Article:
The U.S. Army has dropped its high school diploma requirement to get recruits. Why do you think it can't find soldiers?
· · Jun 27, 2022 · NottheBee.com

The U.S. Army announced on Thursday it is removing its requirement for potential recruits to have a high school diploma or GED certificate to enlist, in an effort to improve recruiting numbers.

The Army has met 40 percent of its recruiting goals this year, Military.com reports:

[T]he service announced that individuals may enlist without those previously required education certifications if they ship to basic training this fiscal year, which ends Oct. 1.

Recruits must also be at least 18 years old and otherwise qualify for a job in the active-duty Army. They also must score at least a 50 on the Armed Services Vocational Aptitude Battery, or ASVAB, an SAT-style quiz to measure a potential recruit's academic ability.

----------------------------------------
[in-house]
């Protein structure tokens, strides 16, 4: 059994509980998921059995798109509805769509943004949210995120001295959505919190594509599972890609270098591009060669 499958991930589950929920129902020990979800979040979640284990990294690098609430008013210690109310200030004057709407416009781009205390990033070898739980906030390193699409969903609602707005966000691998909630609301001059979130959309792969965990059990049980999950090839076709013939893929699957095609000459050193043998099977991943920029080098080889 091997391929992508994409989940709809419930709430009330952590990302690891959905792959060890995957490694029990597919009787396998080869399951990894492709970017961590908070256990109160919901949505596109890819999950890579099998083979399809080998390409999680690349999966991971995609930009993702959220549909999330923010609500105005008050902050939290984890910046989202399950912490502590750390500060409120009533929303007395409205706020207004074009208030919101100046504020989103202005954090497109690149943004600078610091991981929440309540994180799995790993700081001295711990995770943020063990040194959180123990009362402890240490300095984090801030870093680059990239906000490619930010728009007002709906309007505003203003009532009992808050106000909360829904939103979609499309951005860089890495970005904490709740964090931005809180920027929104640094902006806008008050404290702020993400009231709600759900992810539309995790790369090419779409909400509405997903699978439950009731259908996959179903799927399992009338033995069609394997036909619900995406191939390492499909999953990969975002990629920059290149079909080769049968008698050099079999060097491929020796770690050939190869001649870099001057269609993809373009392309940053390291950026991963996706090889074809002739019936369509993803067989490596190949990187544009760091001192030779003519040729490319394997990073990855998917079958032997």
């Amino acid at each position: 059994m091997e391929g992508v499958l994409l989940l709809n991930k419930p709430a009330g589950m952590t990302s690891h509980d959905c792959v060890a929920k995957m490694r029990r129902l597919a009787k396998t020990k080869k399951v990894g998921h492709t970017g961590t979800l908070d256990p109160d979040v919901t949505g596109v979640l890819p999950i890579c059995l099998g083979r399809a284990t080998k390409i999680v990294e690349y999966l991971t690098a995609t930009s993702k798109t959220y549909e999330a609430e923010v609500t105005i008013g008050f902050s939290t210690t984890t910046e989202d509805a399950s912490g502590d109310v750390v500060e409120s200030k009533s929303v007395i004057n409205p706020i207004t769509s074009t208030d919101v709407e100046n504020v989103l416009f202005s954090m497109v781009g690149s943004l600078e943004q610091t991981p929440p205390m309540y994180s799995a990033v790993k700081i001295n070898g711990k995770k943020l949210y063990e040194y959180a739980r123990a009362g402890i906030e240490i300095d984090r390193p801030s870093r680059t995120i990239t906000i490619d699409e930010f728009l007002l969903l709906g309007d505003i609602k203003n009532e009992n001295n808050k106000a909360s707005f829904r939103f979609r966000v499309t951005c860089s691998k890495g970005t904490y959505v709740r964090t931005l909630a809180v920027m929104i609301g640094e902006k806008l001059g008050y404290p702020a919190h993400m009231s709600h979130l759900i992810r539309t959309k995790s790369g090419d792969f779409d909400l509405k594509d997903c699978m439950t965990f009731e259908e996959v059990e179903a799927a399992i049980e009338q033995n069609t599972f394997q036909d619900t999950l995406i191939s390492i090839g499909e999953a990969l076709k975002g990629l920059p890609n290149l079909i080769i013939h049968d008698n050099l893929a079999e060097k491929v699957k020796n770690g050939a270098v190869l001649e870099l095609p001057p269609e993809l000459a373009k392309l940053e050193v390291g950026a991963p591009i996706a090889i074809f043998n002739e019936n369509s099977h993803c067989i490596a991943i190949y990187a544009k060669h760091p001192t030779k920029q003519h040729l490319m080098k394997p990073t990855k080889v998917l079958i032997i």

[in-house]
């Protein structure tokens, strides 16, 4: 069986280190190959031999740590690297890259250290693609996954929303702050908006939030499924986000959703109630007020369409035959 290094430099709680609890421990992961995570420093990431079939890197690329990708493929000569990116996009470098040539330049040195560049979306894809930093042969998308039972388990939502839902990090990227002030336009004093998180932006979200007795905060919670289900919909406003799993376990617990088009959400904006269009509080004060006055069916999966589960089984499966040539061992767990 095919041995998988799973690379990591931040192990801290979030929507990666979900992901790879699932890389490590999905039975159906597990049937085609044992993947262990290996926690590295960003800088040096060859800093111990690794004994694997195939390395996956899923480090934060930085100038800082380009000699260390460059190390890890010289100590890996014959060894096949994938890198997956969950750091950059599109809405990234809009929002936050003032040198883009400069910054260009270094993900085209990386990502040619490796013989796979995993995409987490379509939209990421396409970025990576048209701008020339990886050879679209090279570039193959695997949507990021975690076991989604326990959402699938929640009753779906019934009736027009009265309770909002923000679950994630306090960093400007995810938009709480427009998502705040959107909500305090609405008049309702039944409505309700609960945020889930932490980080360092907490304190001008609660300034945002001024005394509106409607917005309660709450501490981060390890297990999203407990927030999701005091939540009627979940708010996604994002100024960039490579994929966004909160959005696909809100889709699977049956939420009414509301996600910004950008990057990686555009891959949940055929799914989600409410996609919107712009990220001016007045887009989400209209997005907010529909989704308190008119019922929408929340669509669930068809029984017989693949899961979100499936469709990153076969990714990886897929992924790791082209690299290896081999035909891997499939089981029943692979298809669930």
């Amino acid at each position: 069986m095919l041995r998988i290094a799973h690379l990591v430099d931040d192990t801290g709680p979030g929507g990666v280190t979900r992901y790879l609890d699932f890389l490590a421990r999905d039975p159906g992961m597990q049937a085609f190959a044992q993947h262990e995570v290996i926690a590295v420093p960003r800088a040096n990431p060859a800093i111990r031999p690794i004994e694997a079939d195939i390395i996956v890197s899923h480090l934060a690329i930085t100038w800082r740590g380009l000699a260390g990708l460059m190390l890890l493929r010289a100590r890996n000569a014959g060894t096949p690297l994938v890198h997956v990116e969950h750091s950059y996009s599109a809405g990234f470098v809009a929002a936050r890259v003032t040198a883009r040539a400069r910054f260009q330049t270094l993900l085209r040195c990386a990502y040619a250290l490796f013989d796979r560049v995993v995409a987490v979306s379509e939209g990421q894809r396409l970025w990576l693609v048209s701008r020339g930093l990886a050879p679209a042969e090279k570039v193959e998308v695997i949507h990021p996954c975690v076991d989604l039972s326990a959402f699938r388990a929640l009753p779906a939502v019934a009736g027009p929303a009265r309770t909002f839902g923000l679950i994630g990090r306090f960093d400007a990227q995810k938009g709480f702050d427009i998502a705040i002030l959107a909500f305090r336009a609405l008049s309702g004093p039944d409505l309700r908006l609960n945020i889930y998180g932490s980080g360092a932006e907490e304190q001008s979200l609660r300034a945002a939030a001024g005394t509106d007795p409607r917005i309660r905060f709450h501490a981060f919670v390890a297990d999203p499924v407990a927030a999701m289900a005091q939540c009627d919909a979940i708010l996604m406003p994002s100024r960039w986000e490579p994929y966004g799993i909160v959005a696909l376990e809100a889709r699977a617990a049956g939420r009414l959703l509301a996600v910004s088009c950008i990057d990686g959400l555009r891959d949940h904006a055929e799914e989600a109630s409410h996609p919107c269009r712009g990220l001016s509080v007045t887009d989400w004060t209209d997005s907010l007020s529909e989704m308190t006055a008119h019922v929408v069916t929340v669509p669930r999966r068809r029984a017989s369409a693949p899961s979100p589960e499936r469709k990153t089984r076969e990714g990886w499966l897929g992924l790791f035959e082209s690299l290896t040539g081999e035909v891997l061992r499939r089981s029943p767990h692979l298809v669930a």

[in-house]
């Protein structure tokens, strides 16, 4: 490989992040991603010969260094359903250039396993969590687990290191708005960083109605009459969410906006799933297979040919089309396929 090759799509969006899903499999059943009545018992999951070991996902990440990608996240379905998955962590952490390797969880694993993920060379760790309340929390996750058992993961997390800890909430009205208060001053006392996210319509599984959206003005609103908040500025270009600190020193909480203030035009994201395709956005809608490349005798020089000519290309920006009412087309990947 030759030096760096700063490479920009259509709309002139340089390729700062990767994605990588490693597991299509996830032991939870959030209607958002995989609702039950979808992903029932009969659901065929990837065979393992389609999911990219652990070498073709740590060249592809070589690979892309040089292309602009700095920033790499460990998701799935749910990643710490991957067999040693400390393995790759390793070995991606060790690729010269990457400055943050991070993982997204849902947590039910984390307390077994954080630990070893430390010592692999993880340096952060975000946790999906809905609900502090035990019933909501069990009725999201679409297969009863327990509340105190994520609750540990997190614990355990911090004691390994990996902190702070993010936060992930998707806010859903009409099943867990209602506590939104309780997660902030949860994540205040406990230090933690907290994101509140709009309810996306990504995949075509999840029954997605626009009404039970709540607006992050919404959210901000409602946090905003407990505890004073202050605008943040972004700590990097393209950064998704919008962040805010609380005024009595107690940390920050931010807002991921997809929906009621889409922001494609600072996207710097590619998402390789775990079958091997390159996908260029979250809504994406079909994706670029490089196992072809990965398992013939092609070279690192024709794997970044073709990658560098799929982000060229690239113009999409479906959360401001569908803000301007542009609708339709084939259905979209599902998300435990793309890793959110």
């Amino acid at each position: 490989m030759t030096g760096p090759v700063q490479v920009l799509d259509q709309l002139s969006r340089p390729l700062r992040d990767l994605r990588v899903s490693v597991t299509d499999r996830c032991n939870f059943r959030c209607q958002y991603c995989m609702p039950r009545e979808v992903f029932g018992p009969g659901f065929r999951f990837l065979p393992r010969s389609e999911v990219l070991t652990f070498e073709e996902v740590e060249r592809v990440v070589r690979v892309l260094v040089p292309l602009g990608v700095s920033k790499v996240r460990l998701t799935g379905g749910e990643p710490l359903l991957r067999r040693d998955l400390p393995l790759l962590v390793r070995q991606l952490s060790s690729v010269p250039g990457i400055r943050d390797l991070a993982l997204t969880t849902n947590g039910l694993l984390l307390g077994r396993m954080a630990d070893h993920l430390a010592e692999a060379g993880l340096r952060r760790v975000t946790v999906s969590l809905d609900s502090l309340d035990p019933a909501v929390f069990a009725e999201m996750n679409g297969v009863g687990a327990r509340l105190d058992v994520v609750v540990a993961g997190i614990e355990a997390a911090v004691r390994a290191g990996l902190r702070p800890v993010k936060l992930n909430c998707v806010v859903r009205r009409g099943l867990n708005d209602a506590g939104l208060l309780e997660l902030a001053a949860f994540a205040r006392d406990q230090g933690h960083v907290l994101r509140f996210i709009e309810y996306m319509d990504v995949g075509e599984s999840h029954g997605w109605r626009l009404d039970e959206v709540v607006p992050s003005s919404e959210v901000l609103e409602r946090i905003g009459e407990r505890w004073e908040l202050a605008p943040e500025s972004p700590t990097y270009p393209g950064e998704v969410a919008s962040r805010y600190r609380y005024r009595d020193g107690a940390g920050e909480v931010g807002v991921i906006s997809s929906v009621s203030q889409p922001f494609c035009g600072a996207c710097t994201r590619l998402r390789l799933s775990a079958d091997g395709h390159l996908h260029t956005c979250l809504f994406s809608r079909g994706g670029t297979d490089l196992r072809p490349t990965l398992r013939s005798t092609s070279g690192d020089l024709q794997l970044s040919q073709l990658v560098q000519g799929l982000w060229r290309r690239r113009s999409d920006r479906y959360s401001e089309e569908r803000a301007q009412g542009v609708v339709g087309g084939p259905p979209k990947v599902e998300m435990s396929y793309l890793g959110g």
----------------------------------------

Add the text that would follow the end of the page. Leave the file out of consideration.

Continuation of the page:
A 50 on the test is a relatively low score, with 31 being the minimum to qualify for service.

The Army's "sister services" seem to have a similar issue with low recruiting numbers "hitting the entire Defense Department," according to Military.com.

Why do you think they are having a hard time convincing young men and women to sign up for our modern military?

The staff at NTB have a few ideas they'd like to submit. I'll let you decide.

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